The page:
- Matt Weigand
Ernie Kent: "I can go anywhere in the country ... to recruit."
George Raveling, one of the most popular and successful head coaches in Washington State basketball history, was revered for his ability to coax city kids into moving to rural Pullman.
"Pullman," Raveling once said, "isn't the end of the world, but you can see it from there."
Ernie Kent is the latest coach assigned the arduous task of winning basketball games at WSU. Four years after being fired at Oregon, Kent was hired in March by Bill Moos, the same athletic director who hired him at Oregon.
"He has emotion," Moos said. "He has excitement. On the sideline, he's animated. He reminds me of George Raveling."
A year or two from now, Moos believes Kent will remind him of Raveling as a recruiter. Kent's initial recruiting efforts at WSU were hit-and-miss in the spring — he arrived long after most elite recruits had been tied up — but he impressed many observers by receiving serious consideration from quality players.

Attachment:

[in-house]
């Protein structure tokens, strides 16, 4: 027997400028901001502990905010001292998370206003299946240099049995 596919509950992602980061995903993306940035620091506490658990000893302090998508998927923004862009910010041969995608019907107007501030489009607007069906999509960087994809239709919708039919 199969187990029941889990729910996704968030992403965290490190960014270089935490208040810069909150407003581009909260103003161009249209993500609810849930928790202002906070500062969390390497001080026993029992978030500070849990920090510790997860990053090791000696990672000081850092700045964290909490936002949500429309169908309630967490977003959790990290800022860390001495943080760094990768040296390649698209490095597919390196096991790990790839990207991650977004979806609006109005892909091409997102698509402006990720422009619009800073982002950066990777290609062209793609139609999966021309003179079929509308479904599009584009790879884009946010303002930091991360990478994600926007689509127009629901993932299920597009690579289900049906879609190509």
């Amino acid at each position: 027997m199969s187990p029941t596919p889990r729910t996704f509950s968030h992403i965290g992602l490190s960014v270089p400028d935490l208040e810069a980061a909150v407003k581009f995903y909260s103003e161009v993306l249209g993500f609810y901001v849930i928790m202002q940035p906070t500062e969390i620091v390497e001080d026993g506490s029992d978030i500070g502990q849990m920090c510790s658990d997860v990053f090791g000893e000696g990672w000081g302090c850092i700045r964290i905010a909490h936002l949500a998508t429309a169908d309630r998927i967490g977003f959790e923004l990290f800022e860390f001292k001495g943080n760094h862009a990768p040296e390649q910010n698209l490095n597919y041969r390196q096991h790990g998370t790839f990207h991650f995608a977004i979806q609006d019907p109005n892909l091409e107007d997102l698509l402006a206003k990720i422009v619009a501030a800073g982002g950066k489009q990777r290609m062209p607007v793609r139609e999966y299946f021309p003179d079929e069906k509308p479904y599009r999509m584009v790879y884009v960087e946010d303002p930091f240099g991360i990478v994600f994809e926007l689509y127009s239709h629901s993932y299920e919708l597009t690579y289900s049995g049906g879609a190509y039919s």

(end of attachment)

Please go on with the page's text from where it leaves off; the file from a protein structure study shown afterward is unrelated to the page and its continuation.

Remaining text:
"I can go anywhere in the country — or the world, if need be — to recruit," Kent said.
Kent, an energetic charmer at 59, jumped at the chance to return to the sidelines after four years as a TV analyst on college games. Moos believes previous head coach Ken Bone did little to excite boosters. The Cougars averaged just 2,800 fans last season, dead last in the Pac-12 Conference.
In 13 years at Oregon, Kent's Ducks regularly packed rickety old Mac Court, won one Pac-10 regular-season and two Pac-10 tournament titles and played in the NCAA tournament five times, taking two teams to the Elite Eight. WSU has played in just six of the 76 NCAA tournaments.
"You can win at Washington State," Kent said, "and we will win at Washington State."